Although Malu went ahead to hold many command duties after training in Nigeria, Britain and the United States, he said the one-year stint as ECOMOG Chief of Staff represented a highpoint in his career. “As a soldier, the only thing I know how to do very well is military duty, but the real test for me came in Liberia,” he said. Even as a brigadier directing ECOMOG operations in 1992/93, he was obliged to do the job of a Battalion or Brigade Commander, leading troops into the frontline.
For those familiar with the history of the Liberian crisis, that delicate period of the ECOMOG so-called Octopus Operation was, ironically, against the National Patriotic Front of Liberia forces of Charles Taylor, who went ahead to win the country’s presidential elections in 1997, only to be tried and convicted in 2013 at the International Tribunal at The Hague for war crimes in neighbouring Sierra Leone. “Taylor knows me very well when it comes to military action, but thank God all that is over and the important thing is that there is peace now in Liberia,” Malu said then.
A pioneer staff member of Nigeria's elite National War College, Malu was the General Officer Commanding the 82 Division of the Nigerian Army, a post that made him a member of the Ruling Military Council under General Sani Abacha regime, before he took over the ECOMOG command from compatriot Maj. Gen. John Mark Inienger.
To those who have had dealings with him, especially as ECOMOG Commander, Malu was a complete gentleman officer, firm and resolute. “He was fearless,” one of his sub-ordinates said. Malu himself admitted that when he took over the ECOMOG Command, “some Liberians considered me too tough and even threatened to leave the country, but we all eventually understood ourselves.”
Perhaps one secret the late Malu revealed in the 1997 Monrovia interview was the fact that he turned down an offer for a lucrative ministerial appointment in 1984. “I don't think I fit into the civilian duties of a politician. I am not trained to say, Your Excellency,” he said. But neither does he disobey lawful orders. “I try my best at least to show my superiors how reasonable or otherwise an order can be,” he added.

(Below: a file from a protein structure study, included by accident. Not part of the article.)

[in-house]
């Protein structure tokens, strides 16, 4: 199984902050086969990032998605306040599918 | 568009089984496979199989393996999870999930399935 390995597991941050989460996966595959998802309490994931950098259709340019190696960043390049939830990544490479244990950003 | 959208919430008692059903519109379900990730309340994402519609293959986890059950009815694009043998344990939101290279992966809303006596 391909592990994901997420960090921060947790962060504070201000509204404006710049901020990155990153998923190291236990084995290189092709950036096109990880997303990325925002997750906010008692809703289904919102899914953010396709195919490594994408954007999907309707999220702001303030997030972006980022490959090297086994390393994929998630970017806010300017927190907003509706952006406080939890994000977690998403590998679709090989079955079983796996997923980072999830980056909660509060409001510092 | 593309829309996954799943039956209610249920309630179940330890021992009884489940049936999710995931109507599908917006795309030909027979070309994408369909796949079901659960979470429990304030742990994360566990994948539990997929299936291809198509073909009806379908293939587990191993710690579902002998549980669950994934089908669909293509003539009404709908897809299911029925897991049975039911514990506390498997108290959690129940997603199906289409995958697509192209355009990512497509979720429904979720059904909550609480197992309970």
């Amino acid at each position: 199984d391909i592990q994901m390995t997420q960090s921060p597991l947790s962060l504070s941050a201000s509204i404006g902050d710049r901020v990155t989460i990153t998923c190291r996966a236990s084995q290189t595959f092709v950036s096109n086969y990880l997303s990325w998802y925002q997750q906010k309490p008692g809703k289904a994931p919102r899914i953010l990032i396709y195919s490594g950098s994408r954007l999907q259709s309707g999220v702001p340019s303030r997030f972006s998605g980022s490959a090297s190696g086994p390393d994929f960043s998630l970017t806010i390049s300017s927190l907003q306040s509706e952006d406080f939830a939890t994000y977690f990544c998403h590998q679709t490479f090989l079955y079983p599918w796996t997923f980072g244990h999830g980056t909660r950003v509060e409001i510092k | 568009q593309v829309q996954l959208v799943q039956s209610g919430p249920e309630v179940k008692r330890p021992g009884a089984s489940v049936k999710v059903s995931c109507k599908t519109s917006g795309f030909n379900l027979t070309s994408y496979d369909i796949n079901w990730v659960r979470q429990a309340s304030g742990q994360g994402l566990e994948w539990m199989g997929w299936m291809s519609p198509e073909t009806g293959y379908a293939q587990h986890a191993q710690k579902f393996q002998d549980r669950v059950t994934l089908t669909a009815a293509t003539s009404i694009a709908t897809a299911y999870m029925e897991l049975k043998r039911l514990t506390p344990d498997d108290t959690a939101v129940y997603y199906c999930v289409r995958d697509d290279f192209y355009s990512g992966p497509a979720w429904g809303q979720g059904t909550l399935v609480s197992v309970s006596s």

For a general whose major publications include “Super Power Intervention in the Third World: Strategic Lessons for Nigeria”, what are the key lessons of the internationally acclaimed operation by ECOMOG, which, against all odds and scepticism, managed to pull Liberia out of the ashes of war to see one of the best organised elections?
Malu said the diverse background of troops from the 10 West African contributing countries was one of the greatest assets. “We learnt from each other and the command and control structure has been such that we do not have the type of problems encountered by similar operations such as the North Atlantic Treaty Organisation,” he affirmed.
“I think there are one or two lessons to be drawn from the fact that West African leaders and the ECOMOG troops managed to prove critics wrong,” he said, adding that even up till the day of the 1997 elections, some people were still expressing doubt.
But despite his acclaimed military success Malu, a recipient of top national and military awards including the Commander of the Federal Republic (CFR), Force Service Star (FSS), Meritorious Service Star (MSS), and the Distinguished Service Star (DSS), insisted he would not encourage any of his children to join the armed forces. “In our time, we joined the army purely out of interest, but today, people see it as a means of gaining or controlling power, and this is not good for the profession,” he said.
The dubious reputation of the armed forces in African politics notwithstanding, analysts say the ECOMOG military initiative commends itself to a world plagued by unending conflicts. Even now that all 15 ECOWAS countries are democracies, the regional body still led a combined diplomatic and military intervention to stave off a potentially dangerous threat to democracy recently in The Gambia.
On his regrets in Liberia, Malu said he had none. “I would do it the same way all over again if given the same opportunity.”
One of Liberia’s major problems today is a weak economy compounded by high youth unemployment and crime rate blamed on the so-called Zogoes, or street urchins.
In retrospect, the ex-ECOMOG commander could be said to be prophetic in warning about the potential danger posed by the “improper handling” of the demobilisation and reintegration of the estimated 35,000 former Liberian faction fighters. Less than one-third of the ex-combatants, mainly young people, had been reintegrated by 1997 leaving the rest without any means of livelihood. “We expected the process to be a little better because to have thousands of young people roaming the streets is not good for post-war Liberia,” Malu had warned.
Malu whose remains were interred 27 October 2017 in his Tse-Adoor family compound, Tongov, Mbajima, Katsina-Ala, in Benue State, Nigeria’s middle-belt region, enjoyed comedies and films, with hockey, lawn tennis and soccer as his favourite sports. He is survived by his widow, Esther Mbarumun, and four children, a daughter and three boys.
Adieu to a gallant soldier who sacrificed so that others might live!
*PAUL EJIME is an international media and communications consultant. Email: [email protected], Twitter: @paulejime5